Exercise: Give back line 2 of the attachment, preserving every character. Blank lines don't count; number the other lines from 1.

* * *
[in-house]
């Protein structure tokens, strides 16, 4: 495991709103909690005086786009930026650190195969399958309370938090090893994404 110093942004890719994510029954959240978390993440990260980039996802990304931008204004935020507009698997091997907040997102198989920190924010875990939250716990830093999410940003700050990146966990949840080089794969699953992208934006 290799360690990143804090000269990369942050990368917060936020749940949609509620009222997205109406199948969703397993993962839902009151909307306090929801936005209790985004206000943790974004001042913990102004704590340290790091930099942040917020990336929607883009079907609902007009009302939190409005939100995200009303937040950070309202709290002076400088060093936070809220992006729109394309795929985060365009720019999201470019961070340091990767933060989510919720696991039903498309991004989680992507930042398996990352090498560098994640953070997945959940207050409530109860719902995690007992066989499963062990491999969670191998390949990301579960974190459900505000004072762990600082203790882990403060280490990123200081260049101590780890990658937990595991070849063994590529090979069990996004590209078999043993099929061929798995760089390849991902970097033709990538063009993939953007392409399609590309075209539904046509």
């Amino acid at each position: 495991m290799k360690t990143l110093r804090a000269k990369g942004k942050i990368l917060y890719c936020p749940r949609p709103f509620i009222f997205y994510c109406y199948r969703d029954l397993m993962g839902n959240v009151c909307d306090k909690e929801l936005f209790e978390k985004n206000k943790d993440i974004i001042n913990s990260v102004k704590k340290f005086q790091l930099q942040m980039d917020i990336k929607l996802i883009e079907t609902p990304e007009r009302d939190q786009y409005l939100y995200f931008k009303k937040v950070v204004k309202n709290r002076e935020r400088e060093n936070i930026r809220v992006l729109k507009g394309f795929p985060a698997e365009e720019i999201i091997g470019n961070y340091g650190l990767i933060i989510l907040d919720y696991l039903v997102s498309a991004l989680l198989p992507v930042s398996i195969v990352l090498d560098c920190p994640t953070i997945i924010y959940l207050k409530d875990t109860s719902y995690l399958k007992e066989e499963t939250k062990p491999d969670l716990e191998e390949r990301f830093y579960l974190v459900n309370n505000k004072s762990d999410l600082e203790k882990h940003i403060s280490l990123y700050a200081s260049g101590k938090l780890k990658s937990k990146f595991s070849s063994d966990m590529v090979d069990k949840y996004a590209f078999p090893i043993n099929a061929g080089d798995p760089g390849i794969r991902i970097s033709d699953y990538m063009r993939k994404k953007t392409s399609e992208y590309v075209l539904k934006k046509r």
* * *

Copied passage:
């Protein structure tokens, strides 16, 4: 495991709103909690005086786009930026650190195969399958309370938090090893994404 110093942004890719994510029954959240978390993440990260980039996802990304931008204004935020507009698997091997907040997102198989920190924010875990939250716990830093999410940003700050990146966990949840080089794969699953992208934006 290799360690990143804090000269990369942050990368917060936020749940949609509620009222997205109406199948969703397993993962839902009151909307306090929801936005209790985004206000943790974004001042913990102004704590340290790091930099942040917020990336929607883009079907609902007009009302939190409005939100995200009303937040950070309202709290002076400088060093936070809220992006729109394309795929985060365009720019999201470019961070340091990767933060989510919720696991039903498309991004989680992507930042398996990352090498560098994640953070997945959940207050409530109860719902995690007992066989499963062990491999969670191998390949990301579960974190459900505000004072762990600082203790882990403060280490990123200081260049101590780890990658937990595991070849063994590529090979069990996004590209078999043993099929061929798995760089390849991902970097033709990538063009993939953007392409399609590309075209539904046509």